As one of the largest countries on earth (when measured by land mass) it should come as no surprise that there is no shortage of weird and wonderful places to visit when it comes to Canada. From off the beaten path to less frequented destinations that remain well worth a trip, here’s your ultimate guide to the best hidden gems and secret spots in Canada.
- Rideau Falls, Ottawa
- Canso Plane Crash, Tofino
- Eagle’s Eye Restaurant, Golden, British Columbia
- Wells Gray Provincial Park
- Point Pelee National Park
- Abbaye de Saint Benoit du Lac, Quebec
- Manitoulin Island
- Haida Gwaii
- Hole in the Wall in Port Alberni
- Houseboating on Shuswap Lake, British Columbia
- Liard River Hot Springs
- Parc National du Bic
- Abraham Lake in Winter
- Salt Spring Island, BC
- Montmorency Falls
- Killarney Provincial Park
- Britannia Mine Museum in Squamish
Rideau Falls, Ottawa
By Sophie of solosophie.com
So-called thanks to their ‘curtain-like’ resemblance, Rideau Falls (known in French as chutes de la rivière Rideau) can be found in Ottawa, and are located at the point where the Rideau River pours into the River Ottawa itself.
Situated along the expansive body of water of the River Ittawa and best-seen at sunset, Rideau Falls are easily one of the best-kept secrets of Ottawa, which is the capital city of Canada.
Located at the edge of Rideau Falls Park, to the North of Bywater Market, the twin falls are just one of the many things to see and experience in the green space. There’s car parking in the park itself, which is lucky since the falls are a little way out of town, in the Embassy district of the city.
Next to the most Southerly of the falls, there’s a café/ restaurant (The Tavern on the Falls) which offers outdoor seating and offers one of the best views in Ottawa. The perfect spot to watch the sunset, you can see all the way to the other side of the River Ottawa and, thus, the province of Quebec (the border between Ontario and Quebec is drawn across the middle of the river).
If you wish to learn even more about the city together with a guide and love cycling, then you might consider a guided tour like this one.
Canso Plane Crash, Tofino
By Casandra Karpiak of Karpiak Caravan Adventure Family Travel
The wild and rugged terrain of Tofino on the west coast of British Columbia is a magical place, with endless sandy beaches and shorelines full of surfers. It is also home to some pretty spectacular hikes, offering stunning views wherever you look.
The Canso Plane Crash is the perfect hike for travellers who want to not only experience beautiful scenery but also get a glimpse into history. Visitors to the site will be able to see the inside of a Royal Canadian Air Force Canso 11007 that has been untouched since 1945, which crashed shortly after takeoff.
It is a moderate 5km hike that can get quite muddy at times so it is important to come prepared with proper footwear. The hike starts from the parking lot at Radar Hill, follows the brand new ʔapsčiik t̓ašii (pronounced: ups-cheek ta-shee) trail that connects Tofino with Ucluelet and then veers off into the woods towards an old bunker.
What is really cool about this hike is that the trail goes through the old bunker and continues on the other side of it. You will come to a series of newly constructed boardwalks that lead you right to the crash site. The crash site itself is where it can get quite muddy but it is easy to find a dry path around the muddy sections.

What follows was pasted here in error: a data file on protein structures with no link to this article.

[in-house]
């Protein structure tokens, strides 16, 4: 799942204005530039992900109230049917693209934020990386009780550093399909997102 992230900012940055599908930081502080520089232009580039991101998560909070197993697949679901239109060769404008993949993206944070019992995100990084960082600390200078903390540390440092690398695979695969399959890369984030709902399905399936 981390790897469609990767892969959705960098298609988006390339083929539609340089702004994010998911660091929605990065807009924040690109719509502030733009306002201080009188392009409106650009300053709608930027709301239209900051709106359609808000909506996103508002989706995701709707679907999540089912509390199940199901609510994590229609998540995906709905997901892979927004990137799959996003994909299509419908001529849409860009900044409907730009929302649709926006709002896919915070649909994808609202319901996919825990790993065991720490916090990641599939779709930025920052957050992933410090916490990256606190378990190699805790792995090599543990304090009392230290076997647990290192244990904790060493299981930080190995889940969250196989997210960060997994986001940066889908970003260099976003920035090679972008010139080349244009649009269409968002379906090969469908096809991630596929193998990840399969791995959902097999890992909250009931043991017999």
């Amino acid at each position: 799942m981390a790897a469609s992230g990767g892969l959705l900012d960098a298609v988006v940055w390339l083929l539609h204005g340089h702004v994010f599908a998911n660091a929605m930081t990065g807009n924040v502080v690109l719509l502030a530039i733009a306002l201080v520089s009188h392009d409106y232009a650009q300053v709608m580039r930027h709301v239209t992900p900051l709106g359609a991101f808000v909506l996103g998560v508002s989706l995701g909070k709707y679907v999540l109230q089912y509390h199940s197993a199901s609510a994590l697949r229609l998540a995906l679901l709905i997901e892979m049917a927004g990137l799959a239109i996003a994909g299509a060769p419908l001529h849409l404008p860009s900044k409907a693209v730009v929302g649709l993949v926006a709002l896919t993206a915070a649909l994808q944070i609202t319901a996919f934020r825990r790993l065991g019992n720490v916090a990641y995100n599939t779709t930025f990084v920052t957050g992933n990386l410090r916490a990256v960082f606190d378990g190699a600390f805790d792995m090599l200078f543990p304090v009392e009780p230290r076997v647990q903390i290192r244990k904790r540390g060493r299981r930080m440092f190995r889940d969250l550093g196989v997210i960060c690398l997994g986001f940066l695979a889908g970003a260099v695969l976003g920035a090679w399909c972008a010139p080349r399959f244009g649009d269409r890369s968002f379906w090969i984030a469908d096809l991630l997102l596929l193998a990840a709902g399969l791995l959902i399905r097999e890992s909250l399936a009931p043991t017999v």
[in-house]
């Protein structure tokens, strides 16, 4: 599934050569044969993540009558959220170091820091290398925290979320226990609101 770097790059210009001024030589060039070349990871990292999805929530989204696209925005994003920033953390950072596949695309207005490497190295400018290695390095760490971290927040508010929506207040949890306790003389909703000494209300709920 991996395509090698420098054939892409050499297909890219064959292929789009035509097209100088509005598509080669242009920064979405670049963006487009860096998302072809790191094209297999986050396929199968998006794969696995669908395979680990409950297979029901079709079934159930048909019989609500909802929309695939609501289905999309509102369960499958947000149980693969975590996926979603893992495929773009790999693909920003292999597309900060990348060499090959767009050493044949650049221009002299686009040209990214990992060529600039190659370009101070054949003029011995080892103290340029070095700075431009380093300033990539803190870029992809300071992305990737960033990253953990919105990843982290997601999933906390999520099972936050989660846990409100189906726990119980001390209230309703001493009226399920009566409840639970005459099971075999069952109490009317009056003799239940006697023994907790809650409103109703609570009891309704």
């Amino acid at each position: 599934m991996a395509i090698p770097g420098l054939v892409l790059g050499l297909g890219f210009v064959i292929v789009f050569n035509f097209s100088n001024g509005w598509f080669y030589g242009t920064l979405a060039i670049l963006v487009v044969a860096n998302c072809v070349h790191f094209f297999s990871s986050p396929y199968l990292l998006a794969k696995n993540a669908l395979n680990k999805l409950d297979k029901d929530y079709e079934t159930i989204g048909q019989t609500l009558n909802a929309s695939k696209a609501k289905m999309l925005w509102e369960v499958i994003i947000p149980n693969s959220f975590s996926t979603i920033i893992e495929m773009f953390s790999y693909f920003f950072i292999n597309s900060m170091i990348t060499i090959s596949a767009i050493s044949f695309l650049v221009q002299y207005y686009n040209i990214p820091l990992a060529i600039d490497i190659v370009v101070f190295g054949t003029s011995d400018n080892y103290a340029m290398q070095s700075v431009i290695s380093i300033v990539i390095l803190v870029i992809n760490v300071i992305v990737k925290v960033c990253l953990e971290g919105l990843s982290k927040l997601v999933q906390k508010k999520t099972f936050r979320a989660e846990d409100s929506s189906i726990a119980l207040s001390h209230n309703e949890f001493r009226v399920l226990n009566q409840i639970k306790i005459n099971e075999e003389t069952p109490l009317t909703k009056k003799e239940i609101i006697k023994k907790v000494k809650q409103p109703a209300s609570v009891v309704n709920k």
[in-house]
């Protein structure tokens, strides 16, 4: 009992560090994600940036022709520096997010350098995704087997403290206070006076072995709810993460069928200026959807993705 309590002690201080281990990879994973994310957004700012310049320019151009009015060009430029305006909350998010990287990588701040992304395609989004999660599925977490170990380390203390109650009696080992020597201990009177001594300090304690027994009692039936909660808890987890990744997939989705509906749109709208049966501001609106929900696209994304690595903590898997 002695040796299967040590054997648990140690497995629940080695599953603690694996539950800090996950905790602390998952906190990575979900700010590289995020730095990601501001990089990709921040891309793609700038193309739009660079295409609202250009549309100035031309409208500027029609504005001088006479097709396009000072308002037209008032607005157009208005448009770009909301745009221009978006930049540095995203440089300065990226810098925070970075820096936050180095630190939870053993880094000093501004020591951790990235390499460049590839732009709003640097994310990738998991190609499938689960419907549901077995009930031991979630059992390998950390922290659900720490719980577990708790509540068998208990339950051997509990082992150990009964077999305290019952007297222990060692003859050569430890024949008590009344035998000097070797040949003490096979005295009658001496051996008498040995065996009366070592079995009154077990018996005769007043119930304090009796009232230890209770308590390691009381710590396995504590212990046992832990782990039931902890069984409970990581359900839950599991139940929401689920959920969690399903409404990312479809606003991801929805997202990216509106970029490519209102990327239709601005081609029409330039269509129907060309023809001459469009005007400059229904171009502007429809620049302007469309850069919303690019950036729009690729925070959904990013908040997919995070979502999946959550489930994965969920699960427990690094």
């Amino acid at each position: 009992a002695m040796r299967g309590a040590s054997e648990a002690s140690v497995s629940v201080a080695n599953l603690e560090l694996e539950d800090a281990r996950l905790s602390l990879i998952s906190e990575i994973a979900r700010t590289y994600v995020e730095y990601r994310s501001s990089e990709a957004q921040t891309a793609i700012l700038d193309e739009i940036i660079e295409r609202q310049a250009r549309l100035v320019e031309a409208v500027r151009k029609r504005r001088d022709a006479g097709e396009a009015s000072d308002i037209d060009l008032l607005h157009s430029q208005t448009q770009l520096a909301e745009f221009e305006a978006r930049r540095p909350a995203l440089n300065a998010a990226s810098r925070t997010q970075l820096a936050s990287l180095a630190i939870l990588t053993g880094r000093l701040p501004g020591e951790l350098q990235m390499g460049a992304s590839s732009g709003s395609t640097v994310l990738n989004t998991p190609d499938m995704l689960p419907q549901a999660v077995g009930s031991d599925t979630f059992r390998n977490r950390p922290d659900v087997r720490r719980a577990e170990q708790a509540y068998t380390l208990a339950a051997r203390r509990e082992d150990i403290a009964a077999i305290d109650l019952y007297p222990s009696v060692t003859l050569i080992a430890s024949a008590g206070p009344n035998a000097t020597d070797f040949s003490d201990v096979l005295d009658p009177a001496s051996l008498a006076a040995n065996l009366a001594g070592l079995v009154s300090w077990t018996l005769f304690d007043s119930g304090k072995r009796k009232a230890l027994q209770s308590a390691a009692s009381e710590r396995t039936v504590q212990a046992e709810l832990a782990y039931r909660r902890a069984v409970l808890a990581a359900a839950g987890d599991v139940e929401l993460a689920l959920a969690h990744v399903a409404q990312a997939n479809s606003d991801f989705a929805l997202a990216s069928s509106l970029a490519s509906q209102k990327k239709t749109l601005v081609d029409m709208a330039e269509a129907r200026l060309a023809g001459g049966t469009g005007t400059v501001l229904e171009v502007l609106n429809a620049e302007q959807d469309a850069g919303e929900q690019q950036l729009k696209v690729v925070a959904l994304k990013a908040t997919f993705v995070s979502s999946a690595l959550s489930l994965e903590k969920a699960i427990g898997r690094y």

You can explore all around the crash site including inside if you are feeling adventurous. The plane is surprisingly well-intact after all these years. The hike follows the same route back and although there is a small section of navigating the tree roots uphill, it is an enjoyable hike for people of all ages.
One important tip is to make sure you purchase a parking ticket from the machines in the lower parking lot before heading out on the hike. It is in the Pacific Rim National Park which requires a day pass and is enforced daily. A day pass costs $20 which can also be purchased at the visitor centre at the Highway #4 Junction to Ucluelet.
Eagle’s Eye Restaurant, Golden, British Columbia
By Bailey of Destinationless Travel
Who doesn’t want to dine high in the sky with mountain views? Imagine, eating a delicious meal while you sip a glass of wine, and in every direction you look, there are panoramic views of Canada’s Rocky Mountains – simply stunning!
The best place to have this experience is at Eagle’s Eye Restaurant, which is in fact, Canada’s highest elevation restaurant. Set at 7,700 feet above sea level, the views from this restaurant are unlike any other. Eating here is definitely a noteworthy experience.
Eagle’s Eye Restaurant is located above Kicking Horse Mountain Resort in Golden, British Columbia. It’s often considered one of the best things to do in Golden and is easily one of the best places to eat. To get to the restaurant you must ride the gondola from the base of Kicking Horse Resort up to the top of the mountain where the restaurant is located.
If you book in for dinner, the gondola is free to ride. However, if you visit for lunch or at any other time of day expect to pay around $20 CAD for the gondola – which is a discounted price from $50 CAD. Hours and opening days do vary seasonally and sometimes the restaurant is closed for special events. Be sure to call ahead and book a table to avoid disappointment.
Wells Gray Provincial Park
By Debbie Fettback of WorldAdventurists.com